Time was that Scotland did not celebrate Christmas that much - so when it comes to eating and drinking we have a lot of catching up to do!
Did you know that Christmas day was not classed as a public holiday until 1958?
An Act of the Parliament of Scotland back in 1640 made the celebration of Yuletide frivolities illegal. This was repealed in 1686, but it took the nation roughly another 400 years to come round to the idea that Christmas was a good thing. That’s why we in Scotland have always made much more of Hogmanay than the English and Welsh ever have over New Year’s Day. Amongst our festive food specialities are steak pie and black bun for January 1, and it seems a shame that these are now starting to decline a little in people’s consciousness - so let’s make an effort to bring them back into the limelight. When it comes to throwing a party or hosting a feast we are so incredibly lucky here in the West Highlands and islands that we have some of the finest ingredients in our larders. Now, for the sake of this article, we are looking at two larders - the one of produce and ‘dried goods’ and the other a cold larder, what our great-great grandparents used to have before refrigeration.
“And let’s not forget the cellar where all the drinks are stored.”
In the dry goods larder we have a profusion of local makers of jams, jellies, chutneys and pickles. Not only is every church or charity sale full of jars we also have many small businesses making these products and they are thriving And what better to serve these with than a good, locally made cheese. There are some brilliant cheese makers here in Argyll. The lush pastures of Kintyre and the islands make for happy cows producing beautiful, creamy milk. The pedigree herds of Kintyre are consistent winners at the Royal Highland Show. They are also very happy cows - many are fed on the distillery draff left over from the whisky-making process. That is before we get on to the fine art of biscuit, oatcake and cake baking. Shortbread is another delicacy which is now known globally but has its origins here in Scotland.
“When it comes to our cold larder, prepare to be amazed. The meat and fish reared and harvested here in the West Highlands are world-class.”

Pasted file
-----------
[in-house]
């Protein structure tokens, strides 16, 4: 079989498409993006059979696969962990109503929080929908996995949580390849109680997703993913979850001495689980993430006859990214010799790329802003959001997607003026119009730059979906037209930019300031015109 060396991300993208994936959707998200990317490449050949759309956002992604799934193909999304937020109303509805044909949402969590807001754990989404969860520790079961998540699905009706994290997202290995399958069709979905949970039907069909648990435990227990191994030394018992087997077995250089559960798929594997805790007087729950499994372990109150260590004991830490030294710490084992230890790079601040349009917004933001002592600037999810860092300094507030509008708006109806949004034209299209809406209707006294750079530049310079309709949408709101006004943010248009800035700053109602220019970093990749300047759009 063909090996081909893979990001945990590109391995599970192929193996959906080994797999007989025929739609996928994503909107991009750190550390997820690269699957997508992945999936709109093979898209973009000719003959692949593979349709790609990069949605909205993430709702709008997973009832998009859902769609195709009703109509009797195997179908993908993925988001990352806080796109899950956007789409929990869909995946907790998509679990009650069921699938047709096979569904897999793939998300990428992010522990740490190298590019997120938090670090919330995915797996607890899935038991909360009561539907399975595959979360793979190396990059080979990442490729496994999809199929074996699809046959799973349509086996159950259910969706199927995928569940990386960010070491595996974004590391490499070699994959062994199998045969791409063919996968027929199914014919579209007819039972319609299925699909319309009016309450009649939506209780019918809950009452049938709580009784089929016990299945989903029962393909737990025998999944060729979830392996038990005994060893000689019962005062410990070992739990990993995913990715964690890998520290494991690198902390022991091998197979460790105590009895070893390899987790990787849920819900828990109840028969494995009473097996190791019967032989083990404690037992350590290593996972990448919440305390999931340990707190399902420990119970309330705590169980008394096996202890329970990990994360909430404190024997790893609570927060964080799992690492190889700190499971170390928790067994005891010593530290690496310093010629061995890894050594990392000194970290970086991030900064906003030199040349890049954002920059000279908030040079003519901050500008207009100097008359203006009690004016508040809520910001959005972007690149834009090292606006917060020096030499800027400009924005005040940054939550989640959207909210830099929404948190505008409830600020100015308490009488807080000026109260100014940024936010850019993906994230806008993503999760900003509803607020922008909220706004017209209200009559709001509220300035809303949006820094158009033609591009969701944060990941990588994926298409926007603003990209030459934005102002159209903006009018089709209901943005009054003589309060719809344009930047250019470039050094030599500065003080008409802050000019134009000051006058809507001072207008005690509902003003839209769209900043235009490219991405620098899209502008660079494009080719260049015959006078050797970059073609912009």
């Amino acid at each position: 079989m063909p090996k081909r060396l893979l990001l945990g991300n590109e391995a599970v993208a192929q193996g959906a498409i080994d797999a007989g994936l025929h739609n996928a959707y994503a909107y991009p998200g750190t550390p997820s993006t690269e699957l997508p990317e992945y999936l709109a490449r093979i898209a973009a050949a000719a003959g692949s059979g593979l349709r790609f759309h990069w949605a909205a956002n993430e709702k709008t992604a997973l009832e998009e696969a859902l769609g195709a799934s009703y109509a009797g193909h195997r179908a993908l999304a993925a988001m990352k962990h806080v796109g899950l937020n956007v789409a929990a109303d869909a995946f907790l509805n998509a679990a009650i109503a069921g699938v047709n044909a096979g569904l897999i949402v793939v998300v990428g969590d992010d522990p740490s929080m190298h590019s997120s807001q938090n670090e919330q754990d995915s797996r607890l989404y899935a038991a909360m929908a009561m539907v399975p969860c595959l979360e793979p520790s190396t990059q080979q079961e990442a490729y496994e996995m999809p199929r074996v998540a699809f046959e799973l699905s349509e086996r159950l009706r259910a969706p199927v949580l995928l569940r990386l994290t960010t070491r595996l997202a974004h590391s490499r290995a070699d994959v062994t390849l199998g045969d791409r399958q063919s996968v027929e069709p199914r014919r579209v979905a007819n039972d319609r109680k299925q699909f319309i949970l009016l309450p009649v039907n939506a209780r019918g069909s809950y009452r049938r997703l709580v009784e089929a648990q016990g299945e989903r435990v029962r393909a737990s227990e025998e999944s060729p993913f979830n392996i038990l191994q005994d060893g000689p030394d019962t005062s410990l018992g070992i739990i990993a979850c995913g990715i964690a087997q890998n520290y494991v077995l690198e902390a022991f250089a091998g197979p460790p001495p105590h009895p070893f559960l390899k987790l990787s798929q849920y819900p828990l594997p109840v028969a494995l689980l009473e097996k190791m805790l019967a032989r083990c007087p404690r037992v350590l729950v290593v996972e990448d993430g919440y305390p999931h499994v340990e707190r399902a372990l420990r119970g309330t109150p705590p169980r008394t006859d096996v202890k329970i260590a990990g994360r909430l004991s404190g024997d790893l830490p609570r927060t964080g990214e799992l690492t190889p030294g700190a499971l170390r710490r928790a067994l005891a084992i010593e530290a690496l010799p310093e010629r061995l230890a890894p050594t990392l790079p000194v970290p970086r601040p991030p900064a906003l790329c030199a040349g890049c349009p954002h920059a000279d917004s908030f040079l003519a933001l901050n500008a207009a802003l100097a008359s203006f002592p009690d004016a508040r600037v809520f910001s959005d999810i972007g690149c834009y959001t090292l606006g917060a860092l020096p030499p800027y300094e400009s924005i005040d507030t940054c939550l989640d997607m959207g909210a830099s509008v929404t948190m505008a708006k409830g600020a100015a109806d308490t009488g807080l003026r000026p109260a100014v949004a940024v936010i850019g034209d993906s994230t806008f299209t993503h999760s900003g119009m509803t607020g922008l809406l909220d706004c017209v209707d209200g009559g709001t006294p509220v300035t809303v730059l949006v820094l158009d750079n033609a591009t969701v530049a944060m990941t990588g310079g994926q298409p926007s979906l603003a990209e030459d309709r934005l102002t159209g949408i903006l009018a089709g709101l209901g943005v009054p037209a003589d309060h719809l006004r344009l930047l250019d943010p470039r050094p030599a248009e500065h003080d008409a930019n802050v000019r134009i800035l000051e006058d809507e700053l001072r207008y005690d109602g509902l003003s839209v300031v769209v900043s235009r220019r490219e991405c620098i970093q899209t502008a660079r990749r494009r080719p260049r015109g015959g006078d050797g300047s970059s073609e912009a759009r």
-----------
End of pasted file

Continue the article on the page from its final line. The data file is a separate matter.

Our fish and shellfish farms and fishermen do not just supply the local market; their produce is in demand across the world and consistently wins major food awards. Scottish smoked salmon is considered a world leader and our smokehouses also produce an incredible number of smoked cheeses and meats. Lamb from the West Highlands is a nature intended; the sheep are left on the hill and have a natural diet. So is the beef and you can taste the difference. There are plenty of wild deer here in Argyll and the venison suppliers across the West Highlands have some of the choicest meat, joints and cuts plus sausages, burgers and pies on offer.
“When it comes to the cellar - well what can you say? Argyll can boast of two unique malt whisky regions - Campbeltown and Islay.”
Islay and Campbeltown produce some of the most-coveted malts in Scotland. Every year thousands of tourists from all over the world beat a path to visit the homes of their favourite malts - and we have them on our doorsteps to enjoy. Scotland is synonymous with celebrating the changing of the year and seeing in the New Year without a dram is near unthinkable. One remarkable thing that has happened here in the West Highlands and islands over the last two decades is the rebirth of local breweries and the revival in the fortunes of gin. When it comes to brewing we have an impressive portfolio of beers to enjoy, all made at micro breweries throughout the region. These originally sprung up in protest at the mass-produced beers and lagers which dominated the industry and these days some of these breweries are not so micro - as they beers and lagers gain in popularity and esteem. Gin has become fashionable once again - amazingly so. Never forget that Scotland, and the west coast in particular, is a historic centre for the production of gin. Today it seems that every village and island has its own brand of gin. So many gins . . . . . and so little time.
“So enjoy the contents of your larders this Christmas, take time to stock them up and take pride in the local produce therein.”
And also be very proud that Christmas and New Year celebrations and feasting around the world includes products from our country - shortbread, smoked salmon and whisky.
“Ooh, and we forget to mention marmalade that’s ours as well!”
And remember these vital points if you are the cook this year and are feeling pressured . . . . if it isn’t a white Christmas, just drink the red or rose instead and did you know that stressed is desserts spelled backwards, so tuck in!